Highland supervisors talk taxes
Monterey, Va. – The Highland County Board of Supervisors approved plans to reduce the county tax burden on farmers at its meeting last week. County Administrator Roberta Lambert explains the proposed changes to county tax ordinances.
“Supervisor Blagg had asked that we put on the agenda to discuss amending the personal property tax ordinance to end the tax on farm equipment,” she said. “Any change would have to be enacted prior to December 31 and, of course, it requires an amendment to your ordinance. So it would require a public hearing and would have to be initiated prior to December 31. But the change would be effective January 1.”
Supervisor Lee Blagg discusses one of his motivations for suggesting that the Supervisors take this step.
“We have an ag center here and if we’re going to continue to have agriculture, we’re going to have to alleviate the tax burden any way we can, and this a very small way to alleviate it,” he said. “It’s (the farm equipment tax) not enforceable, it doesn’t generate very much money and is just a hassle for everybody.”
The estimated amount of county tax revenue that would be affected is about $25,000. A second amendment to the county tax ordinances involves the penalty provisions of the ordinances. County Administrator Lambert explains.
“The second one, which was the one the County Treasurer had spoken to you about, which was amending the penalty provisions in the personal and real property ordinances,” she said. “Right now the day after the tax deadline, which is June 5 for real estate and December 5 for real property, a 10% penalty kicks in. The other localities she has looked at, some of them do a 2% penalty for the first month which would be the months of June and December. And then at the beginning of the next month, it goes to a 10% penalty.”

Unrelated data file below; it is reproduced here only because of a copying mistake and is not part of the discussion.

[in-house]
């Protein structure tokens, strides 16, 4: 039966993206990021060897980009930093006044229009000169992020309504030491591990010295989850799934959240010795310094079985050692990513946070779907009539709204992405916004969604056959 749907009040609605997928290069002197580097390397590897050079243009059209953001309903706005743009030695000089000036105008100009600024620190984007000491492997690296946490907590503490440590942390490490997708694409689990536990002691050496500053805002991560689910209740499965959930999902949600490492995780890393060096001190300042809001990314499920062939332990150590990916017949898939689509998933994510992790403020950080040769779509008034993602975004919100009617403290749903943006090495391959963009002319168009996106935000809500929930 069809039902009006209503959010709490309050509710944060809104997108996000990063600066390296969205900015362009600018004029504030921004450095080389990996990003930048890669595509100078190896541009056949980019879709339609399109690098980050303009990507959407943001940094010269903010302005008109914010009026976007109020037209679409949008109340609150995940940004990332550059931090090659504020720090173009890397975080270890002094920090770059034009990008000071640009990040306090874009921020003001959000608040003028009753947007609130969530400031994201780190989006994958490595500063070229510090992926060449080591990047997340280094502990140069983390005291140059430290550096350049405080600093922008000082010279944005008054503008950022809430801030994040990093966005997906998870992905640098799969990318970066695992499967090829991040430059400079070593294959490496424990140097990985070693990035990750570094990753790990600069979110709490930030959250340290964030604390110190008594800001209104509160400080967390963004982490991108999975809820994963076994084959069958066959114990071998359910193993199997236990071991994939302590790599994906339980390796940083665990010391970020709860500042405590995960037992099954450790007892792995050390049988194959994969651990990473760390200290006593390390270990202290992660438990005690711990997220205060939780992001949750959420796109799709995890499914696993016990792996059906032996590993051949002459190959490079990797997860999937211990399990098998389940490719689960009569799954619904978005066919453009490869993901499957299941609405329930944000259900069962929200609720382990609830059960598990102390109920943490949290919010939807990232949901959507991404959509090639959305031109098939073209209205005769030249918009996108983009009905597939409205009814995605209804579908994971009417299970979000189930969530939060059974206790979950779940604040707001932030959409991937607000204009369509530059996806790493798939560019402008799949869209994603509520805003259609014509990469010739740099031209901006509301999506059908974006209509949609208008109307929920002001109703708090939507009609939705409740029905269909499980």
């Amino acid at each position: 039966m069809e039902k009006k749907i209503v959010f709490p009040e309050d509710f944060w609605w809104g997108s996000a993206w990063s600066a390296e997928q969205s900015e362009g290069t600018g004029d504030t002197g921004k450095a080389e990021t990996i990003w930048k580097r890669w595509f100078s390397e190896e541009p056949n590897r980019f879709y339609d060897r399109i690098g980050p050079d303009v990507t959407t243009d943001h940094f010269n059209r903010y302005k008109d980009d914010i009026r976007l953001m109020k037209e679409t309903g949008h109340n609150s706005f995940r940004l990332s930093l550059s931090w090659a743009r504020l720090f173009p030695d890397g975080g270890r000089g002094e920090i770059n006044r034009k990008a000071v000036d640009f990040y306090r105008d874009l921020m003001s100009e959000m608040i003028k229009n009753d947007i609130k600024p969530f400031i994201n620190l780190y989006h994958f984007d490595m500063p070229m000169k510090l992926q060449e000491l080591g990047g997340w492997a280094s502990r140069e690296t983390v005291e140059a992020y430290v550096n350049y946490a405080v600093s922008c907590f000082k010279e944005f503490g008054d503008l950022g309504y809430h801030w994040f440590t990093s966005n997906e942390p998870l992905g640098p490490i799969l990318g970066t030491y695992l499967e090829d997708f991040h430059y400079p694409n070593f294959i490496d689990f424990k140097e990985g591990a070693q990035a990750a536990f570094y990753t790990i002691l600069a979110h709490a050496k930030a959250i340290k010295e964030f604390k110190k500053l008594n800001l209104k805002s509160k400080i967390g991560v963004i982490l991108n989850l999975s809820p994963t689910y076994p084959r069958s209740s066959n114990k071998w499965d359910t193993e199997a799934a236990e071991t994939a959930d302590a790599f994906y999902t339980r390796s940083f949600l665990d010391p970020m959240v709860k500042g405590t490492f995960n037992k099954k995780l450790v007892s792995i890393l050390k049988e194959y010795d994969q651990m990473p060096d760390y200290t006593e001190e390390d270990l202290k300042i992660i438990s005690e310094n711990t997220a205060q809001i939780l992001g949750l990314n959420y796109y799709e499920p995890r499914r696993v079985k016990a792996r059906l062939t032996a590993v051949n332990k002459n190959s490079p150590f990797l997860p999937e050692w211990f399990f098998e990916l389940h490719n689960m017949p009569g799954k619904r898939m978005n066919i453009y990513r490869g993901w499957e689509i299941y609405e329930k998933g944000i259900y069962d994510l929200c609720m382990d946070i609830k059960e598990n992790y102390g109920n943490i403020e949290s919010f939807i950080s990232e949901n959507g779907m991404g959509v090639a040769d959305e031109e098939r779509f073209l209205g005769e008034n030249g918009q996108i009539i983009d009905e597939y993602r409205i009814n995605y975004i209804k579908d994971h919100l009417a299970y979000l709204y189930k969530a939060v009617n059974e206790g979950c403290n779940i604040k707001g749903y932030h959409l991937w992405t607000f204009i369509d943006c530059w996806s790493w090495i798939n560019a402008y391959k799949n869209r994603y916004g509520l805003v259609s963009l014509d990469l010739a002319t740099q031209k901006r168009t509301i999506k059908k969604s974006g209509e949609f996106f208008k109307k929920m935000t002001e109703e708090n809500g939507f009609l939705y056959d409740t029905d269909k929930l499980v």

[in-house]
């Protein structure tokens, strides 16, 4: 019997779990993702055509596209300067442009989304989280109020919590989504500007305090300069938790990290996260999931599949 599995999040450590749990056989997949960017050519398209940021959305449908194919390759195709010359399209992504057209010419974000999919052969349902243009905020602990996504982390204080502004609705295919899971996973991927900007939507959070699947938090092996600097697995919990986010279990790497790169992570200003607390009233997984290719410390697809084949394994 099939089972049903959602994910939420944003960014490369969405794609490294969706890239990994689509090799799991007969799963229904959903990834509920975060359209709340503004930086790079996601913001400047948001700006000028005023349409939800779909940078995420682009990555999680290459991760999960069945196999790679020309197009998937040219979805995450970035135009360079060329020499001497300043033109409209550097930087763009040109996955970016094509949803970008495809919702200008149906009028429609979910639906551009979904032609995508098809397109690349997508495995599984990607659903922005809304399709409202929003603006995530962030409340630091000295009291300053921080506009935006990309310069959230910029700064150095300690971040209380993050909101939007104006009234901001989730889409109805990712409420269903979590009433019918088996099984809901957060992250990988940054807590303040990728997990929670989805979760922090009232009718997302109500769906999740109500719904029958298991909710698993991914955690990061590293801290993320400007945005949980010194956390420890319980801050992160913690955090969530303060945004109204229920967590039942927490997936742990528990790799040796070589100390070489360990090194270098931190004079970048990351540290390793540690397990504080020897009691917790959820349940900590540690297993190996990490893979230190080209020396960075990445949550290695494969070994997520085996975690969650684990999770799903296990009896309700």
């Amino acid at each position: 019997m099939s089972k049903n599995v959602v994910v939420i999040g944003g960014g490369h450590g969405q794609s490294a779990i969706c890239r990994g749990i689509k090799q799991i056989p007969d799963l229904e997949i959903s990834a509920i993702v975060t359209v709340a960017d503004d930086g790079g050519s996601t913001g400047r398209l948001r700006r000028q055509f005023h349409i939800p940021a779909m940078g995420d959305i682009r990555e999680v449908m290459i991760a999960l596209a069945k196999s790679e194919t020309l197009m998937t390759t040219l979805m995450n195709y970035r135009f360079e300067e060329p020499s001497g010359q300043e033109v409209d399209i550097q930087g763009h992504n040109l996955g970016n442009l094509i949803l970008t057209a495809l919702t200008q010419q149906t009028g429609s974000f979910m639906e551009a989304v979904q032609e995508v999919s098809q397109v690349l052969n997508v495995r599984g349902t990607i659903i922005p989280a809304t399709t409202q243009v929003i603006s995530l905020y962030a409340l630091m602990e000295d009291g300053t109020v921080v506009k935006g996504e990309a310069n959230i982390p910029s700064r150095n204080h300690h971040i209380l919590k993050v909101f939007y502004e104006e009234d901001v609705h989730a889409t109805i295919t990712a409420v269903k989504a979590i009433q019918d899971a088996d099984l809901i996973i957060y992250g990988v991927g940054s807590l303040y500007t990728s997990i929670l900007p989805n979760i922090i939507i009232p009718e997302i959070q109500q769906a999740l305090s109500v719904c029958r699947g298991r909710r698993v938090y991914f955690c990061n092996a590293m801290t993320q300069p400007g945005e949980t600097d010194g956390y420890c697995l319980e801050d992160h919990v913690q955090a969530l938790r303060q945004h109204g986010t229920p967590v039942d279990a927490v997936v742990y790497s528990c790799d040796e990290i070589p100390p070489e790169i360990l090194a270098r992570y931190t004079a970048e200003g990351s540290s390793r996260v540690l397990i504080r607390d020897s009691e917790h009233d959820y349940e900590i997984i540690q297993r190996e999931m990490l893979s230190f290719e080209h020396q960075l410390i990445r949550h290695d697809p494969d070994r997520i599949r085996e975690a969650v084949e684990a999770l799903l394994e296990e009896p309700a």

Ms. Lambert continues with some additional details of the proposed amendments to the county tax ordinances.
“Most of these localities, around the 15th of June or December, notify people who are delinquent that the 2% rate will expire at the end of that month and encourage them to pay,” she said. “She believes this would be a benefit to the citizens and to the county to go with this. So that would also require an amendment to your ordinances.”
The Supervisors plan to work further on proposals to change these county tax ordinances and will set the date of the public hearing at a future meeting. In other business, Board of Supervisors Chairman David Blanchard explained that the former SPCA animal shelter, as of July 1, is now being run by the county and the Supervisors have requested that a plan for operation of the county pound be drawn up by County Administrator Lambert and County Animal Control Officer Gary Smith.
That plan will include a period of time during which animals will be held in the pound so that county organizations such as the SPCA and the newly formed Humane Society chapter will have time to try and get the animals adopted out. The Supervisors agreed at a previous meeting that it was time for the county to take charge of the process for dealing with stray animals. The Supervisors hope to work with local groups interested in the health and welfare of these animals to see that as many of them as possible are placed in homes.